14th Shanghai Biennale, “Cosmos Cinema”
By Alex Yiu
Despite how strongly we now associate the concept of “cosmos” with science, thinking about the universe still evokes a sense of nostalgia. Recalling memories from adolescence—a field trip to the planetarium, looking through a telescope in the wilderness, a science lesson at school—our fascination with outer space seems inherently romantic. This sentimentality is reinforced by countless science-fiction films, from Georges Méliès’s early adventure-fantasy Le Voyage dans la Lune (1902) to recent space thrillers, such as Christopher Nolan’s Interstellar (2014) and Denis Villeneuve’s Arrival (2016). Cinematic language has allowed the realization of human fantasy to venture into unknown territories, laying the foundation for “Cosmos Cinema,” the theme of the 14th edition of the Shanghai Biennale, which took place at the Power Station of Art and headed by chief curator Anton Vidokle, of e-flux, and a curatorial team which included Xiang Zairong, Hallie Ayres, Lukas Brasiskis, and Ben Eastham.
The curatorial framework for “Cosmos Cinema” was inspired by Vidokle’s long-held interest in Russian cosmism, a philosophical and cultural movement centered around immortality, resurrection, and space travel during the Russian Revolution at the turn of the 20th century. Vidokle’s interest in Eastern European and Asian philosophy is by no means accidental, as these frameworks strongly contrast with contemporary Western cosmologies that seek to rationalize planetary colonization, resource extraction, and other survivalist efforts. Russian cosmism facilitates an alternative relationship between humans and the universe, including through philosophy, art, mythology, and spirituality. Accordingly, “Cosmos Cinema” is divided into nine sections, further referencing the ancient Chinese cosmology of Nine Heavens: “Freedom of Interplanetary Movement,” “Partial Eclipse,” “Ten Thousand Things,” “Solar Assembly Line,” “Cinema Cosmos,” “Futurisms,” “Reflexology at a Distance,” “Of Time and Space,” and finally “Brave Wind and Rain.”
Kicking off the cosmic experience, Trevor Paglen’s large-scale installation Prototype for a Nonfunctional Satellite (Design 4; Build 4) (2015–18) and his two Orbital Reflector series (both 2015–18) assert a clinical, metallic impression of a space mission, which was in fact the prototypes’ original purpose—to launch “purely artistic” objects into orbit and render human artistic expression within the extraterrestrial arena. While Paglen’s “artistic object” was lost in space due to the United States government shutting down communications with the rocket carrying the “satellite,” esoteric practices like astrology and the association between the cosmos and human sentiments have fulfilled our artistic imagination of the sky long before Paglen’s “artistic object” came into orbit. For thousands of years, societies have observed the night sky and tracked the movements of stars, seeking to determine individual and collective fate.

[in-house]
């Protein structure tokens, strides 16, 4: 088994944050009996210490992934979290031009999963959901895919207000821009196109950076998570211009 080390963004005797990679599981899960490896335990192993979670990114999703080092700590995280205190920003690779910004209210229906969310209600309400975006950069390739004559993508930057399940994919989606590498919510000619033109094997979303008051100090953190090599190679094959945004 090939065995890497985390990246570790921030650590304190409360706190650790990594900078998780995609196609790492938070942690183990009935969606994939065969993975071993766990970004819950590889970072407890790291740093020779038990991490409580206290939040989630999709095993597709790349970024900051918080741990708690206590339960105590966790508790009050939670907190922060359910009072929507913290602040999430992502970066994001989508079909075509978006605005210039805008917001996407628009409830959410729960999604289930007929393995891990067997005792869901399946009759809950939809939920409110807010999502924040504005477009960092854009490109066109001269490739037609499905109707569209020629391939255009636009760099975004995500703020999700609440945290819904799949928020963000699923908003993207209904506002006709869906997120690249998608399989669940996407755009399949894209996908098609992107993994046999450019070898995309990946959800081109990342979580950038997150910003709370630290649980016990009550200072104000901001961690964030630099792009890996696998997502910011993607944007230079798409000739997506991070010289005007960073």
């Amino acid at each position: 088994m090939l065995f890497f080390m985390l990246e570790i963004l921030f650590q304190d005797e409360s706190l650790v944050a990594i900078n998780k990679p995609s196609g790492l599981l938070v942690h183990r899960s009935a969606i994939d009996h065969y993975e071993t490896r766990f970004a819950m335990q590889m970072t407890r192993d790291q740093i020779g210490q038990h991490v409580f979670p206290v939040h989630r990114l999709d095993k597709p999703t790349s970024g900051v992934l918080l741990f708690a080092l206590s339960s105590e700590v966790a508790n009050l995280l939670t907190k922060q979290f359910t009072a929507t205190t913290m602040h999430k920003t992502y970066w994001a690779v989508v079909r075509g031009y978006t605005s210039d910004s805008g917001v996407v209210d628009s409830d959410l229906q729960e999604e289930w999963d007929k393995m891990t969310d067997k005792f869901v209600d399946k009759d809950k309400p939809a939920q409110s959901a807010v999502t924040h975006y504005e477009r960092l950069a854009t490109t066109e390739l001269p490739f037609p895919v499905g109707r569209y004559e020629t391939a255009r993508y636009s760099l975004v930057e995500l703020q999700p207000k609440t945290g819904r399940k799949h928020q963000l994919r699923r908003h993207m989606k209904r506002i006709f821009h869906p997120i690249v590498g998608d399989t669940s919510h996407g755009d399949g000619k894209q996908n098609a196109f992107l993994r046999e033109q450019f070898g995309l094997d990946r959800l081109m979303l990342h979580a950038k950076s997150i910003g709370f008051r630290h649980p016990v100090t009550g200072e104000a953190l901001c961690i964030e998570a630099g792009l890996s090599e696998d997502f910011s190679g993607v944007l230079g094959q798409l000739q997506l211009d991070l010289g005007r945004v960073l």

In “Partial Eclipse,” Taiwan-based artist Yin-Ju Chen’s newly commissioned 16-minute video essay Somewhere Beyond Right and Wrong, There Is A Garden. I Will Meet You There (2023) laments her mother’s passing by examining the Chiron star, which signifies nurture and healing in Greek astrology. This astro-relationship could be heard from the Armenian-Lithuanian artist and composer Andrius Arutiunian’s sound sculpture You Do Not Remember Yourself (2022), a one-by-six-meter brass instrument that perpetually oscillates resonant sounds. The work represents Kepler’s concept of harmonia mundi, the “world’s harmony,” which sought to mathematically prove the Pythagorean theory of musica universalis. Both concepts attempted to establish that stars produce sounds that are audible to the human soul.
One aspiration of “Cosmos Cinema” was the Biennale’s attempt to diversify global perspectives, as if seeing the world through a kaleidoscope. In the section “Ten Thousand Things,” Uzbekistani artist Furqat Palvan-Zade transformed his research on medieval and early-modern Islamic astronomy into a lightbox installation, The Moon (2023), displaying 12 lunar craters bearing the names of its corresponding, medieval polymaths and poets by the International Astronomical Union. Meanwhile, Filipino artist Kidlat Tahimik’s installation of tapestries and wood carvings Cinema tonto, cinema indio (2021–22) presents a reimagination of Indigenous movie theaters, where Aboriginal stories are conceived in a world without colonialism. Singapore-based artist Ho Rui An’s documentary Lining (2021) relays the history of Hong Kong’s textile industry through its traces of material networks, which connected the city to mainland China before the establishment of the People’s Republic. Through different interpretations of cultures and contexts, “Ten Thousand Things” revealed a decentralized worldview often dismissed by the epistemes of a neoliberal epoch.